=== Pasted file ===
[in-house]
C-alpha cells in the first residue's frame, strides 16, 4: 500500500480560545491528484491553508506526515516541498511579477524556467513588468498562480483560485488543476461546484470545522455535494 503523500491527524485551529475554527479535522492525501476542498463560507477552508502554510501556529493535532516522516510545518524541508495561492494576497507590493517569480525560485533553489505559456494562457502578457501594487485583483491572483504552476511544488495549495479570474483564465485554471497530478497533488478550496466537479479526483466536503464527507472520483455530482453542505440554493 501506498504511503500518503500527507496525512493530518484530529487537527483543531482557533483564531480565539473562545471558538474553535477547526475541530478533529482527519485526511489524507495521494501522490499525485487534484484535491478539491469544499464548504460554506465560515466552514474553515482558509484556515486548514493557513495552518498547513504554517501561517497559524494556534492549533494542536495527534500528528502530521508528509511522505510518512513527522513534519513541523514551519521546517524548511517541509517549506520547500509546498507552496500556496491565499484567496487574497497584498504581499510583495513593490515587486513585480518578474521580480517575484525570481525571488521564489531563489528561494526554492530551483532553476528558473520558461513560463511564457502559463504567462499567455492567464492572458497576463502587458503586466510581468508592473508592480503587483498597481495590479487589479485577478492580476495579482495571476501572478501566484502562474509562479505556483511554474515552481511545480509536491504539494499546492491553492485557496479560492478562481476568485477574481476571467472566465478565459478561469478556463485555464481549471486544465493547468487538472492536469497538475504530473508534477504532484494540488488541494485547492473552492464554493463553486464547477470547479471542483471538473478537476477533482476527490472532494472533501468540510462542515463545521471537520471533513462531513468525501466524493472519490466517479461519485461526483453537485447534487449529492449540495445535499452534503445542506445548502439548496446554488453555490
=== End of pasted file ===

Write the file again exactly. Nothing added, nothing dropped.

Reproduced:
[in-house]
C-alpha cells in the first residue's frame, strides 16, 4: 500500500480560545491528484491553508506526515516541498511579477524556467513588468498562480483560485488543476461546484470545522455535494 503523500491527524485551529475554527479535522492525501476542498463560507477552508502554510501556529493535532516522516510545518524541508495561492494576497507590493517569480525560485533553489505559456494562457502578457501594487485583483491572483504552476511544488495549495479570474483564465485554471497530478497533488478550496466537479479526483466536503464527507472520483455530482453542505440554493 501506498504511503500518503500527507496525512493530518484530529487537527483543531482557533483564531480565539473562545471558538474553535477547526475541530478533529482527519485526511489524507495521494501522490499525485487534484484535491478539491469544499464548504460554506465560515466552514474553515482558509484556515486548514493557513495552518498547513504554517501561517497559524494556534492549533494542536495527534500528528502530521508528509511522505510518512513527522513534519513541523514551519521546517524548511517541509517549506520547500509546498507552496500556496491565499484567496487574497497584498504581499510583495513593490515587486513585480518578474521580480517575484525570481525571488521564489531563489528561494526554492530551483532553476528558473520558461513560463511564457502559463504567462499567455492567464492572458497576463502587458503586466510581468508592473508592480503587483498597481495590479487589479485577478492580476495579482495571476501572478501566484502562474509562479505556483511554474515552481511545480509536491504539494499546492491553492485557496479560492478562481476568485477574481476571467472566465478565459478561469478556463485555464481549471486544465493547468487538472492536469497538475504530473508534477504532484494540488488541494485547492473552492464554493463553486464547477470547479471542483471538473478537476477533482476527490472532494472533501468540510462542515463545521471537520471533513462531513468525501466524493472519490466517479461519485461526483453537485447534487449529492449540495445535499452534503445542506445548502439548496446554488453555490